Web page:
Update: Geniculate neuralgia

J.Sales-Llopis

Neurosurgery Department, University General Hospital of Alicante, Foundation for the Promotion of Health and Biomedical Research in the Valencian Region (FISABIO), Alicante, Spain

Geniculate neuralgia is a pain syndrome associated with the nervus intermedius.

Epidemiology

Fewer than 150 reported cases were published in English between 1932 and 2012 1).

Etiology

The etiology of the condition remains unknown 2).

Symptoms

The pain may also be of gradual onset and of a dull, persistent nature, with occasional sharp, stabbing pain like an electric shock, deep in the ear 3).

Some people have reported additional symptoms during pain attacks:

Salivation

Bitter taste

Tinnitus

Vertigo

Diagnosis

The clinical presentation varies. Non-neuralgic causes of otalgia should always be excluded by a thorough clinical examination, audiological assessment and radiological investigations before making a diagnosis of geniculate neuralgia 4).

Differential diagnosis

Due to the close anatomical proximity, temporomandibular joint (TMJ) pathologies should be included in the differential diagnosis.

Easily confused with trigeminal neuralgia and glossopharyngeal neuralgia. However, nerves intermedius has its characteristic clinical syndroms to be diagnosed.

see Ramsay Hunt syndrome.

Treatment

The treatment has not been established, although it seems reasonable that the therapeutic approaches used in other more common craniofacial neuralgias, such as trigeminal neuralgia, should be effective.

Conservative medical treatment is always the first-line therapy.

Surgical treatment should be offered if medical treatment fails. The two commonest surgical options are transection of the nervus intermedius, and microvascular decompression of the nerve at the nerve root entry zone of the brainstem. However, extracranial intratemporal division of the cutaneous branches of the facial nerve may offer a safer and similarly effective treatment.

The response to medical treatment for this condition varies between individuals. The long-term outcomes of surgery remain unknown because of limited data 5).

Geniculate ganglion section

Rupa et al., postulate that geniculate ganglionectomy may be ineffective as the sole treatment for certain cases of geniculate neuralgia, and that nervus intermedius section may also be required to achieve a more complete deafferentation 6).

Case series

2015

Thirumala et al., analyzed preoperative and postoperative audiogram data and brainstem auditory evoked potentials (BAEPs) from 8 patients with GN who underwent MVD. Differences in pure tone audiometry > 10 dB at frequencies of 0.25, 0.5, 1, 2, 4, and 8 kHz were calculated preoperatively and postoperatively for both the ipsilateral and the contralateral sides. Intraoperative monitoring records were analyzed and compared with the incidence of HFHL, which was defined as a change in pure tone audiometry > 10 dB at frequencies of 4 and 8 kHz.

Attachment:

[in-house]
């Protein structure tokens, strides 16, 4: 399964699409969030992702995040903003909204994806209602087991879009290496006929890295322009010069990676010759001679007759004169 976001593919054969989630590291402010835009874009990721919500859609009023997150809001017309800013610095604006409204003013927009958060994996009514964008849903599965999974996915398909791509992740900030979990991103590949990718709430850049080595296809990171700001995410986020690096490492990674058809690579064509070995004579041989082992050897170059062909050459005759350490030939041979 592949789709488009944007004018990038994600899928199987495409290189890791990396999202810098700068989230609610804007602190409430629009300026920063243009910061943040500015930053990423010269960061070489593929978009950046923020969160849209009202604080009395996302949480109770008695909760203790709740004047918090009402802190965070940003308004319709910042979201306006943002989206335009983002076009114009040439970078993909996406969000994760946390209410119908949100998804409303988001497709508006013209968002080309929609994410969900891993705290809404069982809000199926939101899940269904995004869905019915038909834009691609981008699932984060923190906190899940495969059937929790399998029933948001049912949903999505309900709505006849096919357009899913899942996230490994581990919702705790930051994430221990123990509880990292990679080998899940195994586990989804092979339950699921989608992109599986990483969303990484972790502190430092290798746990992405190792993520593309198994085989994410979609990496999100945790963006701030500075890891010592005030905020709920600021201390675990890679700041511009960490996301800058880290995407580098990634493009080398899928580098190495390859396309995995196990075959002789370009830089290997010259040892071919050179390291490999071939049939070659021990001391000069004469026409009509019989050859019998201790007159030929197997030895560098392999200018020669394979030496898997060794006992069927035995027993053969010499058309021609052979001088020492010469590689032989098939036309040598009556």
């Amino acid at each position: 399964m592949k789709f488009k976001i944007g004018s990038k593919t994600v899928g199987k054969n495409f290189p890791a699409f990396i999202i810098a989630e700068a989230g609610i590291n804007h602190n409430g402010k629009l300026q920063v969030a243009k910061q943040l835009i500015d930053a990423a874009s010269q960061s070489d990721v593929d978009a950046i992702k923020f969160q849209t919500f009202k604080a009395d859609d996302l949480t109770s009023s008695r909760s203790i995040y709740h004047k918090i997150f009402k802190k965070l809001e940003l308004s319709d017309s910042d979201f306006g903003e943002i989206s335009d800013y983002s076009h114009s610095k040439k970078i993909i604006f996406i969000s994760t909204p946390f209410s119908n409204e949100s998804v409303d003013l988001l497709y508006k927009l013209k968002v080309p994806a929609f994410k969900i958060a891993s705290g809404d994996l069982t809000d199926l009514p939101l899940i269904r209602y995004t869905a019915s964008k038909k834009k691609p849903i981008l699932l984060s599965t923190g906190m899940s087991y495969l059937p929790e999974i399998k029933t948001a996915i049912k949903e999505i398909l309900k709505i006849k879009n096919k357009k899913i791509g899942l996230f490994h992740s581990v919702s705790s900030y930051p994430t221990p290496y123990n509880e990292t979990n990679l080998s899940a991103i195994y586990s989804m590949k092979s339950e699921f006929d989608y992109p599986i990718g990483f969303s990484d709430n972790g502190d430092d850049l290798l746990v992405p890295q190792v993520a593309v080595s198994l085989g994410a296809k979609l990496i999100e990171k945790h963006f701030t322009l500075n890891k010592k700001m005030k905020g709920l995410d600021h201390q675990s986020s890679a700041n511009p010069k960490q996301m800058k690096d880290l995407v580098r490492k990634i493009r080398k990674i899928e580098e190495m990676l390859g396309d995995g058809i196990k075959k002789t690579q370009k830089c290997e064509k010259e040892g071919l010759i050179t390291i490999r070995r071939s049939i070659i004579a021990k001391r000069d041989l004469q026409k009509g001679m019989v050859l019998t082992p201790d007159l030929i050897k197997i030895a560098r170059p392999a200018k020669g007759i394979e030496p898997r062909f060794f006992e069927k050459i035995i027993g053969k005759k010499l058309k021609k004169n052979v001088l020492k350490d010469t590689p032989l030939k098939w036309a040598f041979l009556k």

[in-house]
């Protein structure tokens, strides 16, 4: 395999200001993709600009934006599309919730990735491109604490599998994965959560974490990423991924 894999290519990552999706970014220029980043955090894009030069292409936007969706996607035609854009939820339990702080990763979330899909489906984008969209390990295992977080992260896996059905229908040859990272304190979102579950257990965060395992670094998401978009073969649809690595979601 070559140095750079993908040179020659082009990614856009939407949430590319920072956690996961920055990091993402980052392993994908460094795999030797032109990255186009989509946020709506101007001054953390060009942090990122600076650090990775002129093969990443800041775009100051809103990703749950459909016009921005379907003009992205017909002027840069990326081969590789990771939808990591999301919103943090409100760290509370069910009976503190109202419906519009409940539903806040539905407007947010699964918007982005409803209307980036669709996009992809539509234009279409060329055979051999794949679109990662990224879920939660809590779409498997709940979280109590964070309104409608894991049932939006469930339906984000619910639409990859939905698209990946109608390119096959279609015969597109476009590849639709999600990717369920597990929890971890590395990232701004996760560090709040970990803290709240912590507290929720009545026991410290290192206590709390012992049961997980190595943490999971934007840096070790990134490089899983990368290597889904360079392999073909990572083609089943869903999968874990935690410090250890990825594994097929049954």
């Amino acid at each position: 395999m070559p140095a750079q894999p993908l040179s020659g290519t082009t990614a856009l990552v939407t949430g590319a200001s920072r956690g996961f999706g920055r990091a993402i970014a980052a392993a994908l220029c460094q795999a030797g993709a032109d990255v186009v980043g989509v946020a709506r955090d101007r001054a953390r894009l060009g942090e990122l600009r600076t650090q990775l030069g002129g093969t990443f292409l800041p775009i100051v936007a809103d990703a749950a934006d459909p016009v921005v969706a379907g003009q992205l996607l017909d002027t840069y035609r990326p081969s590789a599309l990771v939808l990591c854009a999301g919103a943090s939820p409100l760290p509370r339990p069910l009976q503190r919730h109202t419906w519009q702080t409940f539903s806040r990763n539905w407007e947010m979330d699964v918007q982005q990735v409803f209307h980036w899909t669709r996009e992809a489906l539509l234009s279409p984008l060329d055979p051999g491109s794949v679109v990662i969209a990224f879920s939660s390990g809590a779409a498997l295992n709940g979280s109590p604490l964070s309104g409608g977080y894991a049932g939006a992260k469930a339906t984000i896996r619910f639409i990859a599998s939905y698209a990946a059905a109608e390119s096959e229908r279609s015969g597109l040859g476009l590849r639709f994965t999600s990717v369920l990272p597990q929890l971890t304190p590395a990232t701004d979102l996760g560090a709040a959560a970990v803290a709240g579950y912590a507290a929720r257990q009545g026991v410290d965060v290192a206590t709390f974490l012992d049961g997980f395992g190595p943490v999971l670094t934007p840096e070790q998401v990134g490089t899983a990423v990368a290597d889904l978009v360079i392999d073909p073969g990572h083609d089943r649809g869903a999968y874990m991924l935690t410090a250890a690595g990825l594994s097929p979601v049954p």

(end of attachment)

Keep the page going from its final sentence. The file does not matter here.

High-frequency hearing loss occurred after MVD for TGN, GPN, or GN, and the greatest incidence occurred on the ipsilateral side. This hearing loss may be a result of drill-induced noise and/or transient loss of cerebrospinal fluid during the course of the procedure. Changes in intraoperative BAEP waveforms were not useful in predicting HFHL after MVD. Repeated postoperative audiological examinations may be useful in assessing the prognosis of HFHL 7).

2002

Excision of the nervus intermedius and/or of the geniculate ganglion by the middle cranial fossa approach without the production of facial paralysis, in any of 15 cases with geniculate neuralgia is reported. Use of these technique, sometimes in combination with selective section of the Vth cranial nerve, has been successful in relieving the pain of geniculate neuralgia 8).

In 2002 Pulec, review the long-term outcomes in 64 patients who were treated in this manner. Findings indicate that excision of the nervus intermedius and geniculate ganglion can be routinely performed without causing facial paralysis and that it is an effective definitive treatment for intractable geniculate neuralgia 9).

1997

After failing conservative treatment and after undergoing neurologic, otologic, and dental evaluations, 14 patients underwent 20 intracranial procedures consisting of retromastoid craniectomies with microvascular decompression of cranial nerves V, IX, and X with section of the nervus intermedius in most cases.